The diapason of correct answers and deviations was developed according to the answers of the normative group. The traditional CET scale elaborated by Shallice and Evance divides the scores into “normal, quite extreme, extreme, and very extreme” (Shallice & Evance, 1978).

As the researchers claim, the normative scores are equal to indication between 0 and 20 while the higher scores imply deviation from a norm. According to O’Carroll and colleagues (1994), the variables of age, gender, social status, IQ, and educational level may influence the CET results (p. 195). It means that the test performance is dependent on the individual characteristics of a person. For example, “men and the highly educated tending to give more accurate estimations than women and those who are less educated” (Spencer & Johnson-Greene, 2009, p. 373). Therefore, the CET results may appear to be inconsistent.

In their evaluation of the healthy sample CET performance, O’Carroll and colleagues (1994) analyzed the tests’ psychometric properties through the factor analysis also known as varimax rotation; according to the findings, the deviation of demographic variables was 64.4% (p. 195). The internal reliability analysis conducted by the researchers helps to identify the reliability coefficient. According to O’Carroll et al. (1994) estimations, Cronbach’s alpha equalled 0.40, and Guttman’s reliability coefficient was 0.35.

The cognitive estimation functioning is complex in its nature, and as the multiple research findings demonstrate, it may be not completely reflected by the executive functioning of a person. As the result, the design of the estimation aptitude tests is complicated. To increase the reliability of the test performance “it is important to ascertain which basic abilities are being allocated to each question in the task” (Wagner et al., 2011, p. 208). It is also important to make relatively simple questions to avoid the patient’s guessing and absence of reasoning in answers. The questions must be formed to ensure the involvement of individual’s decision-making, semantics, and the working memory so that the patient will not be able to apply the knowledge stored in his long-term memory.


CET is implemented in clinical practice to detect damages and injuries in the assessed individuals. CET is commonly associated with the executive dysfunctions and the frontal lobes impairments (Wagner et al., 2011, p. 203). The testing is used for evaluation of the clinical sample conditions such as Alzheimer’s disease, Korsakoff syndrome, and others.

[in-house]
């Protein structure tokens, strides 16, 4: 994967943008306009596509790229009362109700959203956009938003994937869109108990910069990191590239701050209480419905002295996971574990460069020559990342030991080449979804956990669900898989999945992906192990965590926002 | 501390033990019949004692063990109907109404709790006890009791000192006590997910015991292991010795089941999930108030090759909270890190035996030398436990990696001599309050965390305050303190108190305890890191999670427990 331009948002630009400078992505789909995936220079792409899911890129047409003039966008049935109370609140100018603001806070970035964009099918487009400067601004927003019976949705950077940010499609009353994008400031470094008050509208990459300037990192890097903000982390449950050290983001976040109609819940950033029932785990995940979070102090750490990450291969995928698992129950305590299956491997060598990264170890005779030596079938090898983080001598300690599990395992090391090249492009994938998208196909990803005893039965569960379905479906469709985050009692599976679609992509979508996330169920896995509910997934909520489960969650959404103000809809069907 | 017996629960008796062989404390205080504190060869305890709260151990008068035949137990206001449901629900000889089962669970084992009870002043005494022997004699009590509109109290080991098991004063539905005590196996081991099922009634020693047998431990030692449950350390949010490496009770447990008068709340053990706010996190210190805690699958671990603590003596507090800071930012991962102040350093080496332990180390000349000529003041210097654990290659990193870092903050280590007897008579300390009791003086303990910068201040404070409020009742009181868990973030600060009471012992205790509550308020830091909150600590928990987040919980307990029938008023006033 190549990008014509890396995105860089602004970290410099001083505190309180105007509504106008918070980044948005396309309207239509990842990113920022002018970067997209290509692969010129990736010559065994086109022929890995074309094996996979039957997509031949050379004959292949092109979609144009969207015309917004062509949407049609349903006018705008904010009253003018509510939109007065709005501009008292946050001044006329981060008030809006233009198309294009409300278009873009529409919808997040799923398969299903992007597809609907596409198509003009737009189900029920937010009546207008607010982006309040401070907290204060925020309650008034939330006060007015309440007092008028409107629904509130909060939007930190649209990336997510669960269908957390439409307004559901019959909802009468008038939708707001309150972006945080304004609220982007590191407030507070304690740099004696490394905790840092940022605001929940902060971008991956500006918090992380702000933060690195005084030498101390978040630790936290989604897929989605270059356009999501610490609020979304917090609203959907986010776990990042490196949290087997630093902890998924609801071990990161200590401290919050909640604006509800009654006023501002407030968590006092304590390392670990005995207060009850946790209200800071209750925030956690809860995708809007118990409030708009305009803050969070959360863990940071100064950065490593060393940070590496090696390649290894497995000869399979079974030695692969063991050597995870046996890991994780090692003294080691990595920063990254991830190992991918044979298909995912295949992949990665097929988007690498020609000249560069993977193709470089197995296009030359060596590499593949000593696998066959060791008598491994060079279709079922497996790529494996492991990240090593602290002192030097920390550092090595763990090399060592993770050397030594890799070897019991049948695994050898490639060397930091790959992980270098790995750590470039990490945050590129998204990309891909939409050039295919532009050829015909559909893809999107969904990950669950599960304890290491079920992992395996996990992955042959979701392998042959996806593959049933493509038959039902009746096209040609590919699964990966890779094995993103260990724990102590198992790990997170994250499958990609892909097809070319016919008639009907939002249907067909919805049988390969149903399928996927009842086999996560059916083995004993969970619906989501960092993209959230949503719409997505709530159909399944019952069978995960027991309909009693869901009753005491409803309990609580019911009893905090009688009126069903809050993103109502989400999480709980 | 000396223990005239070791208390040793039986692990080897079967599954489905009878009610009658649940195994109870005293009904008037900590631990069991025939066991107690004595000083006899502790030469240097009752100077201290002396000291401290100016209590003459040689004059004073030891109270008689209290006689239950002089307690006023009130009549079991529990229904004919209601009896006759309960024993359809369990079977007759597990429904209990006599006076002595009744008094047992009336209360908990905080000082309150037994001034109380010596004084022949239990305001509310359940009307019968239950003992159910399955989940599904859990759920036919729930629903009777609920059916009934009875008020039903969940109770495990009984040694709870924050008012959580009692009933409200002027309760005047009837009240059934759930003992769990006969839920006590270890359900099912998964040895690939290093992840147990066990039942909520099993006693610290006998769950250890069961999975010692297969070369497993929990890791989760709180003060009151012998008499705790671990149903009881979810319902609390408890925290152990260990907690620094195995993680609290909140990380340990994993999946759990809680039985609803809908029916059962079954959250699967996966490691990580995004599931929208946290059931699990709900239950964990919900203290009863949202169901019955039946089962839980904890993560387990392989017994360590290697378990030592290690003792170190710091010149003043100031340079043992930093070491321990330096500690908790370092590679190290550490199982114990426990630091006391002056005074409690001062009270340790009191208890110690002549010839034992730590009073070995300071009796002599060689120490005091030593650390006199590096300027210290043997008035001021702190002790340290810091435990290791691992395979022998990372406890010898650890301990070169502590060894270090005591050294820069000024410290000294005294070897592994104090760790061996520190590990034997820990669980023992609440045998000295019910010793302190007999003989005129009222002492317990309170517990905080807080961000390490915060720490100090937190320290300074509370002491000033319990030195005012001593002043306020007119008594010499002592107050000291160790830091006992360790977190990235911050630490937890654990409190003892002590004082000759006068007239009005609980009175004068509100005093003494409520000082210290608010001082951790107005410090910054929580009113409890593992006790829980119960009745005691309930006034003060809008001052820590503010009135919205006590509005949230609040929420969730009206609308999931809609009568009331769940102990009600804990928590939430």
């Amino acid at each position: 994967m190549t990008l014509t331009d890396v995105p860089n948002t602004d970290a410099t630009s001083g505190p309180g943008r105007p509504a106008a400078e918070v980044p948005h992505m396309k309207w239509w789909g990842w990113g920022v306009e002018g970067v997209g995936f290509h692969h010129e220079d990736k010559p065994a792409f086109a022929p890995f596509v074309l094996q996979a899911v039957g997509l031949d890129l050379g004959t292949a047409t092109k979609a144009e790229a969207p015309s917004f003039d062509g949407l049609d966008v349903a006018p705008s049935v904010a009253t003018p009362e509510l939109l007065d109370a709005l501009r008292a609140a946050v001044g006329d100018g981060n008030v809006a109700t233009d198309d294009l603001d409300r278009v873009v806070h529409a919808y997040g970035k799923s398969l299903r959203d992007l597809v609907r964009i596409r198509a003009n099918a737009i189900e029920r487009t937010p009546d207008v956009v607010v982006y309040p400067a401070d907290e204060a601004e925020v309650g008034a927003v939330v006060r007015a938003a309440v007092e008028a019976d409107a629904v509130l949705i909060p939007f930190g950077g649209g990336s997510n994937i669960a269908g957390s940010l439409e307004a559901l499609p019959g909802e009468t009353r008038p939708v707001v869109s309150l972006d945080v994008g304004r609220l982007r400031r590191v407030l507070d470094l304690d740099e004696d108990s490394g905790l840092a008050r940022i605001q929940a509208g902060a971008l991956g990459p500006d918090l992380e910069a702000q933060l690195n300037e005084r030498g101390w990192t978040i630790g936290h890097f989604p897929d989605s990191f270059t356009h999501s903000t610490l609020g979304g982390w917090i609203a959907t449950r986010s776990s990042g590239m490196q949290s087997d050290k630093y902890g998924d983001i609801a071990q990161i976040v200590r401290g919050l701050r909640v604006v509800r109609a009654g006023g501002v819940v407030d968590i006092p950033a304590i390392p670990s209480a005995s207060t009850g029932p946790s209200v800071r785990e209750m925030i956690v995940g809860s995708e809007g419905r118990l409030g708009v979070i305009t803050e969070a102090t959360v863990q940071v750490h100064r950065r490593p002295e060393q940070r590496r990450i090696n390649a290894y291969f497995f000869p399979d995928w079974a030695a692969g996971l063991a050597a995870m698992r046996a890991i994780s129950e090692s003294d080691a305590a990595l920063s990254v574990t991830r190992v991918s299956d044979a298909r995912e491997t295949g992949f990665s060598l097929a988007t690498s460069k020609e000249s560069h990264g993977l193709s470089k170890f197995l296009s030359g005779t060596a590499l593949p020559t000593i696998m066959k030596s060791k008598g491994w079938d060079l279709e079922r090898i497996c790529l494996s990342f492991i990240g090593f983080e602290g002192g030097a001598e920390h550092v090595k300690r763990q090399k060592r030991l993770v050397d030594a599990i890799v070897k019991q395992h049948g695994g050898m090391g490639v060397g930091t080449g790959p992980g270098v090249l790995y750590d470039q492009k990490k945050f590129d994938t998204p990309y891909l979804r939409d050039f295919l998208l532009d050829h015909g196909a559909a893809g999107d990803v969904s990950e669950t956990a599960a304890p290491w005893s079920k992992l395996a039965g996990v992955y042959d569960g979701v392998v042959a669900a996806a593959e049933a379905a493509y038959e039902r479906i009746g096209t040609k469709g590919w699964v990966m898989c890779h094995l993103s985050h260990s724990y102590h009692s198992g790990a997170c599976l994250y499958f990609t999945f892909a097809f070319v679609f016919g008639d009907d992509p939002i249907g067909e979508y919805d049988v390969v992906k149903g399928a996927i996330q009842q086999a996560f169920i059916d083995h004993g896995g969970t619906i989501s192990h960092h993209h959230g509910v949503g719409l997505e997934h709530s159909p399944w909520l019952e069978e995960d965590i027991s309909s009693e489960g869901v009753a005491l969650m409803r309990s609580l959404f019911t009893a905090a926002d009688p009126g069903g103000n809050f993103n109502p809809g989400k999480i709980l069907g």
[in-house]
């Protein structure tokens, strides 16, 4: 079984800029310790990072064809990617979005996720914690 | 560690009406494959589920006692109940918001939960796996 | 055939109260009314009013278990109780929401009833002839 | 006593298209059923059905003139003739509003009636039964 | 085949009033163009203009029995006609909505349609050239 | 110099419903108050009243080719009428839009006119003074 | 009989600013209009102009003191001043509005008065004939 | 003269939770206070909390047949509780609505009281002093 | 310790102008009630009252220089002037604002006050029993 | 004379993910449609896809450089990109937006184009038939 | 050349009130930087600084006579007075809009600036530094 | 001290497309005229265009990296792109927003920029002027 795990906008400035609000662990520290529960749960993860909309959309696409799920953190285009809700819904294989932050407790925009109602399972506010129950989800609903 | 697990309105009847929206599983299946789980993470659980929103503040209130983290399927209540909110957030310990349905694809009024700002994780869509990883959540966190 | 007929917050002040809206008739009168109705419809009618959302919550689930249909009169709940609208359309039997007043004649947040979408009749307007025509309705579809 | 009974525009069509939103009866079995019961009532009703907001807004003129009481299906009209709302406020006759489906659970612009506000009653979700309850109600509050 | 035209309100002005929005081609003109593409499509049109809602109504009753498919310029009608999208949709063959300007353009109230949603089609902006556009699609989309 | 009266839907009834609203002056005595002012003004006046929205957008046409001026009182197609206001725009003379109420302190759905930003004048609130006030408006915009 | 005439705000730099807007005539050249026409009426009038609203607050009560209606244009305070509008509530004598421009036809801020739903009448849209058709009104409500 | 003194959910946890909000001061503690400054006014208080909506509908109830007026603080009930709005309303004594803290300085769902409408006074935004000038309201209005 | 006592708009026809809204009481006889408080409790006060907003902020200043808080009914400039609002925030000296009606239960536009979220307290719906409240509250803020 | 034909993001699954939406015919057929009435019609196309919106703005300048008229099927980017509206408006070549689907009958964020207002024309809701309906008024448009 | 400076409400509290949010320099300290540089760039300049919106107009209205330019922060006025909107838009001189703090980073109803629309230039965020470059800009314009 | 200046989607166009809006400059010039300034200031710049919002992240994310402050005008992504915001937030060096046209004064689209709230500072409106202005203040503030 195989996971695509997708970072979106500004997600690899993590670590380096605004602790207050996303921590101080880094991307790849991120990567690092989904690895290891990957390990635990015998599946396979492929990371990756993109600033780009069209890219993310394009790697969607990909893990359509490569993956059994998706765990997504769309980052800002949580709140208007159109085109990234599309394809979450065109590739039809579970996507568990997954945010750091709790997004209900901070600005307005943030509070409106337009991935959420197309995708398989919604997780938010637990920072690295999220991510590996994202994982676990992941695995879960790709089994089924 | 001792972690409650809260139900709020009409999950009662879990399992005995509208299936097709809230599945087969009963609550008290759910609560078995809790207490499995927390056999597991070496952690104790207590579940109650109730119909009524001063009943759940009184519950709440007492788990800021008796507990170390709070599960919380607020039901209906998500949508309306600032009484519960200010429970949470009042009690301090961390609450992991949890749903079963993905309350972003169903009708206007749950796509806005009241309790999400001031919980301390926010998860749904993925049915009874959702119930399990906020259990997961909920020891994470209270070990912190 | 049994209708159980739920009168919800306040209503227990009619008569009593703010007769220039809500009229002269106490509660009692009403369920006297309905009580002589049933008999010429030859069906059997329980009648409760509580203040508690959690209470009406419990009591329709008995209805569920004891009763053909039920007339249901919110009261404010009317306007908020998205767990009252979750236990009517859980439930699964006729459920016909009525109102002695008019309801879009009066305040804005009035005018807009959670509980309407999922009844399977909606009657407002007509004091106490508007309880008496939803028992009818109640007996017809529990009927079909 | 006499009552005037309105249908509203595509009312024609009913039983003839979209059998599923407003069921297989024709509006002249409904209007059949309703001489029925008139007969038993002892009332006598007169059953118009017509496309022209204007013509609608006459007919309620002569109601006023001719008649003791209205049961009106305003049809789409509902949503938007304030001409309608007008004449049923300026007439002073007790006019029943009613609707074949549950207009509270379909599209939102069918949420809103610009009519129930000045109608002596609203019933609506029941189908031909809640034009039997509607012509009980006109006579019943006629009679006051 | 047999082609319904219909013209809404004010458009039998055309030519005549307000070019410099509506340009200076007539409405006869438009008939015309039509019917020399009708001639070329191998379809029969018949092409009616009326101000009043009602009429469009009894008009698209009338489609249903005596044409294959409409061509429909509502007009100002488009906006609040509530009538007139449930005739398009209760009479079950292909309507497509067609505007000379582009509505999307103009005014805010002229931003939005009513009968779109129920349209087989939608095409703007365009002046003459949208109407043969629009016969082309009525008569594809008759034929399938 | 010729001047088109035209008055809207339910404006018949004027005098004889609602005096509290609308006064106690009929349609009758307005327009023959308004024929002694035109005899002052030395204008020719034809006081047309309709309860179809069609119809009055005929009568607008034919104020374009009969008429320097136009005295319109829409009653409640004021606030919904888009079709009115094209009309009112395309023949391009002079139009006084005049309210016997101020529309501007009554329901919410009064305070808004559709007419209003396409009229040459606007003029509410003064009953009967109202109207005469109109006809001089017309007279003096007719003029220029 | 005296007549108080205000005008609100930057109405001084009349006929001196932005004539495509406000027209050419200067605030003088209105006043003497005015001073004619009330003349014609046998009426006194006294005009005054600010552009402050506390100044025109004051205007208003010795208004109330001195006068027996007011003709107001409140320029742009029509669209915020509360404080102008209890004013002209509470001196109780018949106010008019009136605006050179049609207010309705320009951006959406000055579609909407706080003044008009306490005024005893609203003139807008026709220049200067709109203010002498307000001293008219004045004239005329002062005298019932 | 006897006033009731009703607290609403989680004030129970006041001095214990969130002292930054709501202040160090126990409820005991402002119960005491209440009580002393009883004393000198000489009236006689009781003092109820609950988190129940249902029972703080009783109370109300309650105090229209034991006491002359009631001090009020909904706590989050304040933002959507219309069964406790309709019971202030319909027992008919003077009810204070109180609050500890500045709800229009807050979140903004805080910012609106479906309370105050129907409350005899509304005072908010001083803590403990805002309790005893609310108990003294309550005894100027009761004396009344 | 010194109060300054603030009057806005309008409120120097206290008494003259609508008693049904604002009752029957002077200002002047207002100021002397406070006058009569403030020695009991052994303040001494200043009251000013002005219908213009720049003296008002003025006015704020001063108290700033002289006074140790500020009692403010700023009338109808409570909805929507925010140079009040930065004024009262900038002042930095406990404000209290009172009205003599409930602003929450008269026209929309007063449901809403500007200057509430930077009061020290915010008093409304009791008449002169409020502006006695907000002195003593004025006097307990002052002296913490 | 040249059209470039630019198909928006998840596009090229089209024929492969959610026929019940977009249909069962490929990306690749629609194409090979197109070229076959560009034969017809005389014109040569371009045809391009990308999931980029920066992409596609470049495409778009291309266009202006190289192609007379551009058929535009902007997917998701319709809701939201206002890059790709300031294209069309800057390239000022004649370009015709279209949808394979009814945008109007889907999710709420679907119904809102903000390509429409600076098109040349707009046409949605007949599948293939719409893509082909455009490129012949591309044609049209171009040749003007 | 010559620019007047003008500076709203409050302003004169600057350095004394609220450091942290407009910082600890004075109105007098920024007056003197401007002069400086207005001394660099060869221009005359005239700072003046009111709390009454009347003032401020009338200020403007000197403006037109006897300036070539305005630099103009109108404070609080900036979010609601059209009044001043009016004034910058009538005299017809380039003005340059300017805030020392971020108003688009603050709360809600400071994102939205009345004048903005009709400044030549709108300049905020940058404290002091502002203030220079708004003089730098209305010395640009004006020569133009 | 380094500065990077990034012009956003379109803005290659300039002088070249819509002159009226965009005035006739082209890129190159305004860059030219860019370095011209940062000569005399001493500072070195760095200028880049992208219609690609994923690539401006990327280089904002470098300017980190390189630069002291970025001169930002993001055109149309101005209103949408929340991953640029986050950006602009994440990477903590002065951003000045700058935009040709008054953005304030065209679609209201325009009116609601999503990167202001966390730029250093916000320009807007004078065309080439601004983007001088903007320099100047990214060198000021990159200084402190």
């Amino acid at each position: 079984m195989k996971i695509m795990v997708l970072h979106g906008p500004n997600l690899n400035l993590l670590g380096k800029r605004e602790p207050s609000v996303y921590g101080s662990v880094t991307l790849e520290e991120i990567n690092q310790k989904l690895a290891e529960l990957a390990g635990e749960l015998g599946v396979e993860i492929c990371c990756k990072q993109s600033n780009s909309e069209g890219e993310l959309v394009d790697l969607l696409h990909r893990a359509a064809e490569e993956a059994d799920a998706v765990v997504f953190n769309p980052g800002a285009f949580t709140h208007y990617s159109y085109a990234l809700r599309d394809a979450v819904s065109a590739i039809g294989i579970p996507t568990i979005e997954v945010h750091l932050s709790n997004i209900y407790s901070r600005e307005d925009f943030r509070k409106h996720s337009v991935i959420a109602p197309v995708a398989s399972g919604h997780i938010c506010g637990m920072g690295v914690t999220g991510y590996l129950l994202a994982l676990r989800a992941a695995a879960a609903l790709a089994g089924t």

As the research studies demonstrate, the CET was observed to be effective in assessments of the psychiatric and neurological conditions; however the findings demonstrate that the testing performance results may be inconsistent and diffused due to multiple variables affecting CET outcomes. To ensure a high level of validity and reliability of the received data, a physician needs to take into consideration multiple criteria and factors that are basically are dictated by each individual case. It is important to pay attention to age, gender, and especially educational level variables as it was observed to have the most significant impact on the testing results (Taylor & O’Carrol, 1995).

Moreover, a physician needs to take into consideration many neuropsychological processes involved in the CET assessment process to ensure that estimation functions are being evaluated. When the CET questions are well-developed, the testing results may be of significant use in the diagnosis establishment. CET may be regarded as an effective method of clinical sample assessment that can be implemented along with other techniques of patients’ examination.


American Educational Research Association, American Psychological Association, & National Council on Measurement in Education (2014). Standards for Educational and Psychological Testing. Washington, DC: AERA Publications. Web.

O’Carroll, R., Egan, V., & MacKenzie, D. M. (1994). Assessing cognitive estimation. British Journal of Clinical Psychology, 33, 193–197. Web.

Shallice, T., & Evans, M. E. (1978). The involvement of the frontal lobes in cognitive estimation. Cortex, 14, 294–303. Web.

Silverberg, N. D., Hanks, R. A., & Mckay, C. (2007). Cognitive estimation in traumatic brain injury. Journal of the International Neuropsychological Society,13(5), 898-902. Web.

Spencer, R., & Johnson-Greene, D. (2009). The Cognitive Estimation Test (CET): Psychometric limitations in neurorehabilitation populations. Journal of Clinical & Experimental neuropsychology, 31(3), 373-377. Web.

Taylor, R., & O’Carroll, R. (1995). Cognitive estimation in neurological disorders. British Journal of Clinical Psychology, 34, 223–228. Web.

Wagner, G. P., Macpherson, S. E., Parente, M. A., & Trentini, C. M. (2011). Cognitive estimation abilities in healthy and clinical populations: The use of the cognitive estimation test. Neurological Sciences, 32(2), 203-10. Web.